High risk areas, non-reversible fillers & vascular occlusion prevention
Many aesthetic clinicians lose heart when it comes to injecting dermal fillers due to the spectre of vascular occlusions looming large, leading to fear and a lack of confidence, but fear not, Dr Tim Pearce is here to show you how to inject more safely and avoid this definitely-avoidable-situation. For more tips, have a read of the first blog on dermal filler safety: vascular occlusion and necrosis prevention.
In this blog, the second of two, Dr Tim will give you the insight that you need to stop being constantly afraid of causing vascular occlusions, allowing you to move forward and build your practice, giving you the skills to avoid and control the chances of this complication. He has hand-picked some of the common questions he receives on the topic.
Do you feel anxious about causing complications? Many clinicians feel so overwhelmed with the thought of causing a vascular occlusion that it stops them growing their aesthetics business. Dr Tim is currently hosting a webinar series to help you overcome your fear of complications so that you can uplevel your knowledge, and increase your CPD-certified learning to build a successful aesthetics business. Sign up here >>
Which techniques should you avoid in high-risk areas?
The factors that make an injection high risk are the location and the volume of filler injected. If you are injecting in the upper face and using large volumes in short periods of time, this is the most likely way you could cause a very bad vascular occlusion, involving vision loss or stroke. Therefore, it is imperative that as practitioners we think about reducing the volume injected in each high-risk area, and about ways that decrease the frequency of the risk of a vascular occlusion.
Think about the relationship between frequency of risk and severity of risk; Dr Tim would choose avoiding severity and increasing frequency if he were injecting in a high-risk area. In practice, this means small amounts of product delivered with lots of checks in between.
An illustrative example of a high-risk injection is the so-called five-minute-nose-job procedure. This involves large volumes of filler delivered in a short period of time. To reduce risk, if we make it a fifty-five-minute-nose-job and ensure we are validating safety and normal capillary refill is verified between each injection, the risk is much reduced.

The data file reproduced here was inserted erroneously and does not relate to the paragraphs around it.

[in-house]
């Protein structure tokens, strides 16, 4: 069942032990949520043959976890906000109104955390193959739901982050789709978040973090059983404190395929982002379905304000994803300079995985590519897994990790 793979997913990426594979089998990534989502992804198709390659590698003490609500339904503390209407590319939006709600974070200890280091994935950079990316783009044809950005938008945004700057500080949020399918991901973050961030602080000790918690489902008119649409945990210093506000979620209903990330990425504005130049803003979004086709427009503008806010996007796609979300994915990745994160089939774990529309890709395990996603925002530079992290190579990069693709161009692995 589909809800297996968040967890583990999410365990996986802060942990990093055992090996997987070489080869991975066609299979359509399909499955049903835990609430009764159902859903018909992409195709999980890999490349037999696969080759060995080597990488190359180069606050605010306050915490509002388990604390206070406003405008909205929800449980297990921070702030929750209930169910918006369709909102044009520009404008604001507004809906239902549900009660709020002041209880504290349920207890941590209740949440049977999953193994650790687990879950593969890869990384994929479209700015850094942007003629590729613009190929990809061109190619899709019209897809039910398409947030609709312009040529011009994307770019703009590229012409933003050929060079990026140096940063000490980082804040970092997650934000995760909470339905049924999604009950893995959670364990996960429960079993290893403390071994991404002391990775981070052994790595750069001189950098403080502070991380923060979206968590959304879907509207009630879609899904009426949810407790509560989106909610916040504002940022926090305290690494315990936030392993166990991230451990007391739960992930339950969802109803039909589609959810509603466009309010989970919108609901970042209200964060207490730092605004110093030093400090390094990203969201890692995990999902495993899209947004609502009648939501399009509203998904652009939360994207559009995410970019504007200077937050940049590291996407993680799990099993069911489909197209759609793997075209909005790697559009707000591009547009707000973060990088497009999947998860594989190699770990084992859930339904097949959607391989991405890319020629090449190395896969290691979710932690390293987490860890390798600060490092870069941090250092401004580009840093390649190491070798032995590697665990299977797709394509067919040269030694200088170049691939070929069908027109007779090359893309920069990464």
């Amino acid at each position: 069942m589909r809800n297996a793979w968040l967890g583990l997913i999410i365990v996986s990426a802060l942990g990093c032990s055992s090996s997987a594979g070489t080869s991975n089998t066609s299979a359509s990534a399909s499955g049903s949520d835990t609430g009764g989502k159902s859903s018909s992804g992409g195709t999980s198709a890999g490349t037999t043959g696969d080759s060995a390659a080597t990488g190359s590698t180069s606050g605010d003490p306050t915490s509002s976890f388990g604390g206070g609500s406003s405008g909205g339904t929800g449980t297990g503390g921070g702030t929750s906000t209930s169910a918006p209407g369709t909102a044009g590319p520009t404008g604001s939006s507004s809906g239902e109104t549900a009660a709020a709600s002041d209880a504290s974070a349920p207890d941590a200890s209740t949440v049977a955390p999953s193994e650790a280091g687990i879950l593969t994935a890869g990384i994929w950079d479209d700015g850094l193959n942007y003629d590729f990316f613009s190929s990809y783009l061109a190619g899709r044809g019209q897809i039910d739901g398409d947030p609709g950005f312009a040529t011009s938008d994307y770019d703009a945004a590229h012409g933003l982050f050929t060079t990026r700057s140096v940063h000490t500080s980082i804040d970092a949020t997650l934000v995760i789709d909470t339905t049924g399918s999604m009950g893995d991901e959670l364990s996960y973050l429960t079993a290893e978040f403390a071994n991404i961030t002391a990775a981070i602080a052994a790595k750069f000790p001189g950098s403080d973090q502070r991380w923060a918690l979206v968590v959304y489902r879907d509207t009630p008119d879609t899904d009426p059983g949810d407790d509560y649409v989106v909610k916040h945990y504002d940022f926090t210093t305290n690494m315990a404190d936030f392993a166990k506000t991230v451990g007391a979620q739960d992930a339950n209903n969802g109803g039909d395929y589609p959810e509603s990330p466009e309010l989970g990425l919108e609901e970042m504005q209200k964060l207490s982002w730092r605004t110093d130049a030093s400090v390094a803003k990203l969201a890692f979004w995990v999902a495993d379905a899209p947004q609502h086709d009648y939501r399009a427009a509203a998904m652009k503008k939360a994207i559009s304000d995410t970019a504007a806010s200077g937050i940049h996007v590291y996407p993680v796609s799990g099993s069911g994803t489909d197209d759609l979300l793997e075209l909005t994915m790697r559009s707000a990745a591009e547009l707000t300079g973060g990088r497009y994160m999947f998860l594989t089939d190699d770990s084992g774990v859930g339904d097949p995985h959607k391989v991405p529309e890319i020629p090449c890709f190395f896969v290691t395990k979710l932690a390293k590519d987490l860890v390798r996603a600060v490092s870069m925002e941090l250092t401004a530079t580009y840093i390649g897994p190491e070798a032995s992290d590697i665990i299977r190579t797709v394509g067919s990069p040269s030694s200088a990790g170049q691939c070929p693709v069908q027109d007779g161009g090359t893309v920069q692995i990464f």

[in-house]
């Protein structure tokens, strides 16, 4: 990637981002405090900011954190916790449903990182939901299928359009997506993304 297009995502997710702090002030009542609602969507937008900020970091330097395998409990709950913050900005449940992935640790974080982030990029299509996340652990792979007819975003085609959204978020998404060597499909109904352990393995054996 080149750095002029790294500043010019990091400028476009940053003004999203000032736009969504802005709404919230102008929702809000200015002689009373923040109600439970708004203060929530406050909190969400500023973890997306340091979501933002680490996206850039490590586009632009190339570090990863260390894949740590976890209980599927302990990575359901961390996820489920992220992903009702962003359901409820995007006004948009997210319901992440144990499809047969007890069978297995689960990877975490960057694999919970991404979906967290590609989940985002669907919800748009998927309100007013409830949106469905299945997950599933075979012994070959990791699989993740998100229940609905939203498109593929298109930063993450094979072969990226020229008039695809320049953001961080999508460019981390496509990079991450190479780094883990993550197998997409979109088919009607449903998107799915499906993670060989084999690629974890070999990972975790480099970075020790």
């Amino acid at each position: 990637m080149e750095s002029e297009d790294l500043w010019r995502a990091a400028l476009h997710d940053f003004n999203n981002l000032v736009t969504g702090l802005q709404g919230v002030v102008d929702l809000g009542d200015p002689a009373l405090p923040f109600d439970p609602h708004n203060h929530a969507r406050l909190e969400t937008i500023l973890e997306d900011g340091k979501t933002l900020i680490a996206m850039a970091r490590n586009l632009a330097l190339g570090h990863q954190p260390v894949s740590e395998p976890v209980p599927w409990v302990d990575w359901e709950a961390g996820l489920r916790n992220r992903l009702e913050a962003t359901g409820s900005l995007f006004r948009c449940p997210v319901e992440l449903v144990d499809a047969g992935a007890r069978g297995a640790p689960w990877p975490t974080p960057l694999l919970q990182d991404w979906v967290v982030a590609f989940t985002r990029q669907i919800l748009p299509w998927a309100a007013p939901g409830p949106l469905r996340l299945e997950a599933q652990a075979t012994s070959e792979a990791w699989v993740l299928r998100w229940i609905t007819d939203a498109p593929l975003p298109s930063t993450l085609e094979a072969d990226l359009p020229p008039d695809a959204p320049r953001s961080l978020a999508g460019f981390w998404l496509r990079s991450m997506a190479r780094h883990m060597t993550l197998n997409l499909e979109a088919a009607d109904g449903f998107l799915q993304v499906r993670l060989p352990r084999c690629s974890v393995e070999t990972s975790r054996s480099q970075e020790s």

What makes the glabellar region more high risk?
The high-risk nature of the glabellar area is due to the blood supply to the face which comes from two arteries – the internal carotid supply and the external carotid supply. The internal carotid supplies the brain and the eyes and branches off as the ophthalmic artery to supply the supratrochlear, supraorbital, and lacrimal arteries. Thus, anywhere in the upper face is much closer to this important blood supply.
If you inject a large enough bolus of filler into the glabella, where most of these arteries are at their largest and most central, you have the highest chance of causing a complication like stroke or blindness due to the proximity to those large vessels that supply the brain, making it a high-risk area for injection.
Dr Tim believes that there is another factor that makes the glabella a high-risk area and this is down to the connective tissue which makes compression necrosis more likely. If you read the package insert for most dermal filler products, it will state that the product is contraindicated in the glabella. This is partly down to the risk posed by the arteries, as discussed, but Dr Tim also notes that there is a different kind of necrotic injury caused by compression of the capillaries. This causes a linear necrosis directly underneath the crease, if you inject a frown line with a thick product, for example. You will see a line of necrotic injury that is caused by compression of the capillaries, it does not follow the shape of an artery, nor the shape of the filler. He has seen a couple of cases in his career and believes that this represents an additional risk with injections in the glabellar region.
What are your thoughts on using non-reversible dermal fillers?
When thinking about risk with patients, Dr Tim explains that we need to justify any additional risk. If you plan to use a product that is high risk – and anything that is not dissolvable is high risk – you should have a clear indication as to why that is the better product for your patient.
Typically, this might be due to an intolerance to hyaluronic acid (HA), noted perhaps with a prior delayed onset nodule reaction that has happened more than once with the same product. Einstein noted that if you do the same thing and expect different results, that is the definition of insanity. Thus, in medical aesthetics, it is good practice to always change a variable if a patient has a problem, to reduce the risk of the same thing happening again.
In such a case, Dr Tim may choose a filler product like Radiesse® (calcium hydroxyapatite) instead of HA. Of course, the problem may not necessarily be a reaction to an HA product, it could be an inability to achieve the desired aesthetic result. There are indications for non-reversible dermal filler, but Dr Tim agrees that it puts more pressure on the practitioner to ensure that this is in the patient’s best interest and cannot be achieved with a safer product that could be dissolved if required.
What do you do if you have a vascular occlusion with a non-reversible dermal filler product?